Colorado Secretary of State logo - cube with a C in it

Secretary of State
Jena Griswold

Colorado Secretary of State logo - Colorado Secretary of State Jena Griswold

Picture of Secretary of State Jena Griswold

Colorado Secretary of State logo - cube with a C in it

Secretary of State
Jena Griswold


Common Questions about the June 30, 2020 Primary Election

Q1. What am I voting for on the June 30, 2020 Primary ballot?

A1. When voting in a primary election, your vote counts toward nominating a candidate to appear on the general election ballot to represent a specific party. After the primary, the winner will get nominated by the party as their official candidate for the general election.


Q2. What is the difference between a primary and a general election?

A2. The State of Colorado holds regularly scheduled state elections every two years; a state Primary Election in June and a General election in November. In presidential election years, the state also holds a presidential primary election in March.

The nominated candidates from each party's primary ballot will be placed on the November General Election ballot. The winner of the November General Election will hold office.


Q3. What is the difference between a primary and a caucus? Is there still a caucus?

A3. A primary is held by the State and allows all registered voters to participate, including those who are currently 17 and will be 18 by the time of the election. Individuals registered with a specific party will get to vote on who the candidate will be to represent that party, while unaffiliated voters may cast a vote for any one political party of their choosing. Like any election, ballots for the primary will be mailed out.

The caucus is hosted by the political party and also functions to nominate leaders for the political party. In 2020 presidential candidates will be chosen through the primary system in Colorado, not the caucus. Parties will still conduct caucuses but, these meetings will not select presidential candidates.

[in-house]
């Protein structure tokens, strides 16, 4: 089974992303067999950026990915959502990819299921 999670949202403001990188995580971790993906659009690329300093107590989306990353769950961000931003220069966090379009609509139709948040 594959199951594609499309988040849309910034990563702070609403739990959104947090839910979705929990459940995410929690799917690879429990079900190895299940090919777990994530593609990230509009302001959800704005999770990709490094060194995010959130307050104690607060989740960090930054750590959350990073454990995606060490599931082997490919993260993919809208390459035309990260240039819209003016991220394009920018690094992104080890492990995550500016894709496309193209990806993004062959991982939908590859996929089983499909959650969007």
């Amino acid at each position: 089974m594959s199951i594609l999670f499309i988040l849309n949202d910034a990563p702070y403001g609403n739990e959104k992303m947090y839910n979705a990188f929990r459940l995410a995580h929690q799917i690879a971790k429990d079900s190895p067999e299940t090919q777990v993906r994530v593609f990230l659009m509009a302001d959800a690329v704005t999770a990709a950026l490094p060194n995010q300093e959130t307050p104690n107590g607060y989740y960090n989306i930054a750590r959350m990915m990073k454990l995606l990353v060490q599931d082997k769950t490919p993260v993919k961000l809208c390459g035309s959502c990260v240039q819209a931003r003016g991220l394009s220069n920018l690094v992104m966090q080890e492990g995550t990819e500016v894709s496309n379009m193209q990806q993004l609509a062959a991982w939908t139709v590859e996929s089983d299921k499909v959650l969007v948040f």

Primary Elections FAQs


Q4. Who can vote in a Primary Election?

A4. During the June primary:

  • Voters affiliated with a major party: may cast a ballot for candidates of the party they are affiliated with.
  • Voters affiliated with a minor party: if there is a minor party contest, those affiliated with that minor party may cast a ballot for those candidates.
  • Unaffiliated voters: An unaffiliated voter may cast a ballot in the Republican, Democratic, or Libertarian primary. If an unaffiliated voter return more than one political party ballot, all ballots will be rejected and none of the votes will be counted.


Q5. Due to Covid-19, is the June 30 Primary election still proceeding as planned?

A5. Yes, the June 30 Primary will occur. All voters will receive a ballot in the mail at the same time they typically would for an election.


Q6. Will I still be able to vote in-person for the June 30 Primary?

A6. Yes, but some locations across the state may be limited. Please reach out to your county clerk and recorder for more information.

Returning the ballot that you were mailed will help election officials and you adhere to social distancing standards. Please consider returning your mailed ballot through the mail or to a county drop box if you are able.


Q7. When do ballots get mailed out and when will I get mine?

A7. Mail ballots start getting mailed out 22 days before the election.  You should receive your ballot between 20 to 15 days before the election, depending on when your county clerk sent it out and the timing of the postal service.


Q8. Why did my 17-year-old get a ballot?

A8. If someone is 17 on the date of a presidential primary election or a state primary election, and will be 18 on the date of the next general election, they are entitled to vote in the presidential primary election and state primary election. If that person is registered to vote, they will receive a ballot.


Q9. Why did I get two ballots?

A9. You are registered as Unaffiliated and get to choose which party’s ballot you want to vote. Most Unaffiliated voters will receive ballots for both major political parties during a primary election. This allows the Unaffiliated voter to choose which party’s primary they will vote in. Unaffiliated voters can only return one party’s voted ballot.

Primary Elections FAQs


Q10. Why do unaffiliated voters get to vote twice?

A10. They do not get to vote twice. Unaffiliated voters get to choose which party’s ballot they’d like to fill out but may only return one voted ballot. If two voted ballots are returned by one person, neither will be counted.


Q11. Why didn’t I get two ballots? Or why did I get THIS (party specific) ballot?

A11. This can happen for two reasons:

  • You are affiliated with a specific party and as such, should have only received that party’s ballot.
  • You are an Unaffiliated voter who has indicated a ballot preference for the party’s ballot you received for this election.